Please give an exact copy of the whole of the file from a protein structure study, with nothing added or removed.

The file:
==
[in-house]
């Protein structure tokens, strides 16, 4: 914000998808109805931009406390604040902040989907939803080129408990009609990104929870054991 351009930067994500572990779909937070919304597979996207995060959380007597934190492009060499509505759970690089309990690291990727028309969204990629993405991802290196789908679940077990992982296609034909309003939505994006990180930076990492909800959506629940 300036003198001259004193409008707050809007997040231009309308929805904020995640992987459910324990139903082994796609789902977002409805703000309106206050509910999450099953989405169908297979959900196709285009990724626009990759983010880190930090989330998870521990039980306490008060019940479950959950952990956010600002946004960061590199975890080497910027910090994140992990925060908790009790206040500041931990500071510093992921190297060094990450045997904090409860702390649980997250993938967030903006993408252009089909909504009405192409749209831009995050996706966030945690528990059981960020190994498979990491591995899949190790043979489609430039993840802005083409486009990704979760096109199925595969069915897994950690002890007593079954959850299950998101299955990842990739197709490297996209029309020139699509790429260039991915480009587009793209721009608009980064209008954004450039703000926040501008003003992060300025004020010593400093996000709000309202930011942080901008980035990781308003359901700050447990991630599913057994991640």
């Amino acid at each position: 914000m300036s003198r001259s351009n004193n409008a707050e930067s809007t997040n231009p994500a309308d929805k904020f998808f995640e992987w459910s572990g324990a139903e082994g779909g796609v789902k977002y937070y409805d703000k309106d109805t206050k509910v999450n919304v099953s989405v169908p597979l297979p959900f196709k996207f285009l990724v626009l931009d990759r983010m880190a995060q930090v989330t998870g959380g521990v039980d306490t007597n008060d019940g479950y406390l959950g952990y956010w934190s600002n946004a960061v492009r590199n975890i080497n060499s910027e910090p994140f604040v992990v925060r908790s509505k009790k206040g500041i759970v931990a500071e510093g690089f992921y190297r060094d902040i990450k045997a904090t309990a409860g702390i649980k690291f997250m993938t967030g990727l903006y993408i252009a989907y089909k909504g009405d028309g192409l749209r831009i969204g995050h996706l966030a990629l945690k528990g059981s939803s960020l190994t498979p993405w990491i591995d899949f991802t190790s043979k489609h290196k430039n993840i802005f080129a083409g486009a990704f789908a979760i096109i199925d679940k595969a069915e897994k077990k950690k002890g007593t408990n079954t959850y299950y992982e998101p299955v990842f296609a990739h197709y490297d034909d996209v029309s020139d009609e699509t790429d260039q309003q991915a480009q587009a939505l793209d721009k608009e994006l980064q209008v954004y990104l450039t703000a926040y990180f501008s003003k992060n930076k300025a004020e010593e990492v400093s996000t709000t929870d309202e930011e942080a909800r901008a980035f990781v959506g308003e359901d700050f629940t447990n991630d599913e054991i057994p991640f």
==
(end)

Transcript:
[in-house]
């Protein structure tokens, strides 16, 4: 914000998808109805931009406390604040902040989907939803080129408990009609990104929870054991 351009930067994500572990779909937070919304597979996207995060959380007597934190492009060499509505759970690089309990690291990727028309969204990629993405991802290196789908679940077990992982296609034909309003939505994006990180930076990492909800959506629940 300036003198001259004193409008707050809007997040231009309308929805904020995640992987459910324990139903082994796609789902977002409805703000309106206050509910999450099953989405169908297979959900196709285009990724626009990759983010880190930090989330998870521990039980306490008060019940479950959950952990956010600002946004960061590199975890080497910027910090994140992990925060908790009790206040500041931990500071510093992921190297060094990450045997904090409860702390649980997250993938967030903006993408252009089909909504009405192409749209831009995050996706966030945690528990059981960020190994498979990491591995899949190790043979489609430039993840802005083409486009990704979760096109199925595969069915897994950690002890007593079954959850299950998101299955990842990739197709490297996209029309020139699509790429260039991915480009587009793209721009608009980064209008954004450039703000926040501008003003992060300025004020010593400093996000709000309202930011942080901008980035990781308003359901700050447990991630599913057994991640």
């Amino acid at each position: 914000m300036s003198r001259s351009n004193n409008a707050e930067s809007t997040n231009p994500a309308d929805k904020f998808f995640e992987w459910s572990g324990a139903e082994g779909g796609v789902k977002y937070y409805d703000k309106d109805t206050k509910v999450n919304v099953s989405v169908p597979l297979p959900f196709k996207f285009l990724v626009l931009d990759r983010m880190a995060q930090v989330t998870g959380g521990v039980d306490t007597n008060d019940g479950y406390l959950g952990y956010w934190s600002n946004a960061v492009r590199n975890i080497n060499s910027e910090p994140f604040v992990v925060r908790s509505k009790k206040g500041i759970v931990a500071e510093g690089f992921y190297r060094d902040i990450k045997a904090t309990a409860g702390i649980k690291f997250m993938t967030g990727l903006y993408i252009a989907y089909k909504g009405d028309g192409l749209r831009i969204g995050h996706l966030a990629l945690k528990g059981s939803s960020l190994t498979p993405w990491i591995d899949f991802t190790s043979k489609h290196k430039n993840i802005f080129a083409g486009a990704f789908a979760i096109i199925d679940k595969a069915e897994k077990k950690k002890g007593t408990n079954t959850y299950y992982e998101p299955v990842f296609a990739h197709y490297d034909d996209v029309s020139d009609e699509t790429d260039q309003q991915a480009q587009a939505l793209d721009k608009e994006l980064q209008v954004y990104l450039t703000a926040y990180f501008s003003k992060n930076k300025a004020e010593e990492v400093s996000t709000t929870d309202e930011e942080a909800r901008a980035f990781v959506g308003e359901d700050f629940t447990n991630d599913e054991i057994p991640f």